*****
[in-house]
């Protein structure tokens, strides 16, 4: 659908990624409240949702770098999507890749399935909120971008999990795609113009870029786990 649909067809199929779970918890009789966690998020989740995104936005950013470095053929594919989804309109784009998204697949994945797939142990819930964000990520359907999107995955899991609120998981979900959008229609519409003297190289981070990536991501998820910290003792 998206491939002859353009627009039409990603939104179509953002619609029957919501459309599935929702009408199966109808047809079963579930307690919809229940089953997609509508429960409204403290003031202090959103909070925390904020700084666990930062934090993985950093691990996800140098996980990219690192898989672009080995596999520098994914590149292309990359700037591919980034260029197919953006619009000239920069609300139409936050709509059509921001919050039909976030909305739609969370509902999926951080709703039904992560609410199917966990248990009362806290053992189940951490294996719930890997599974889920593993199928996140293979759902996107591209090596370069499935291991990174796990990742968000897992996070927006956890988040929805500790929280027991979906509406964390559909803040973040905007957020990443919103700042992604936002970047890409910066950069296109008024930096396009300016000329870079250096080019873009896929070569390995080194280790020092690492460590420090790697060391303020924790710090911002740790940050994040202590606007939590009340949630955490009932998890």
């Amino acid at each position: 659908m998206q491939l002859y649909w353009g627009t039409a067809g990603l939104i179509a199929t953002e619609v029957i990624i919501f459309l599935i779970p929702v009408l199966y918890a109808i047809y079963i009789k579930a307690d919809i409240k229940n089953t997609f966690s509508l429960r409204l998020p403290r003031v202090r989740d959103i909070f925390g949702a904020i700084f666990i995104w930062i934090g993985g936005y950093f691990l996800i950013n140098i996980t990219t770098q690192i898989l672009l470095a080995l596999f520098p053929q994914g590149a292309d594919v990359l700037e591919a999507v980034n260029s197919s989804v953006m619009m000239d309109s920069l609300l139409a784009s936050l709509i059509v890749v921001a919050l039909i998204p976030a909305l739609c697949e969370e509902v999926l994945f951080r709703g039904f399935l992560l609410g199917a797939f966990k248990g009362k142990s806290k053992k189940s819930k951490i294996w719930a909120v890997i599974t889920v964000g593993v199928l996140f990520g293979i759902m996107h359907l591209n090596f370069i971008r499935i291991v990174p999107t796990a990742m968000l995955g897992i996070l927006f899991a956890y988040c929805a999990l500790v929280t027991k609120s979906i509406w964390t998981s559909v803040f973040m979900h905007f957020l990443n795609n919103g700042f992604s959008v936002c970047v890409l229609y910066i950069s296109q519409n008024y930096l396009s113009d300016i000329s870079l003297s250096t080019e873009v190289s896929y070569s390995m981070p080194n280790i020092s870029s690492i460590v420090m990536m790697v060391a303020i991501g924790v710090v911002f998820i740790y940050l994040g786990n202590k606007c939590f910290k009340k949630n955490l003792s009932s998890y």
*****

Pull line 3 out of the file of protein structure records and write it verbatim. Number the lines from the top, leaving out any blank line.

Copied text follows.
């Amino acid at each position: 659908m998206q491939l002859y649909w353009g627009t039409a067809g990603l939104i179509a199929t953002e619609v029957i990624i919501f459309l599935i779970p929702v009408l199966y918890a109808i047809y079963i009789k579930a307690d919809i409240k229940n089953t997609f966690s509508l429960r409204l998020p403290r003031v202090r989740d959103i909070f925390g949702a904020i700084f666990i995104w930062i934090g993985g936005y950093f691990l996800i950013n140098i996980t990219t770098q690192i898989l672009l470095a080995l596999f520098p053929q994914g590149a292309d594919v990359l700037e591919a999507v980034n260029s197919s989804v953006m619009m000239d309109s920069l609300l139409a784009s936050l709509i059509v890749v921001a919050l039909i998204p976030a909305l739609c697949e969370e509902v999926l994945f951080r709703g039904f399935l992560l609410g199917a797939f966990k248990g009362k142990s806290k053992k189940s819930k951490i294996w719930a909120v890997i599974t889920v964000g593993v199928l996140f990520g293979i759902m996107h359907l591209n090596f370069i971008r499935i291991v990174p999107t796990a990742m968000l995955g897992i996070l927006f899991a956890y988040c929805a999990l500790v929280t027991k609120s979906i509406w964390t998981s559909v803040f973040m979900h905007f957020l990443n795609n919103g700042f992604s959008v936002c970047v890409l229609y910066i950069s296109q519409n008024y930096l396009s113009d300016i000329s870079l003297s250096t080019e873009v190289s896929y070569s390995m981070p080194n280790i020092s870029s690492i460590v420090m990536m790697v060391a303020i991501g924790v710090v911002f998820i740790y940050l994040g786990n202590k606007c939590f910290k009340k949630n955490l003792s009932s998890y």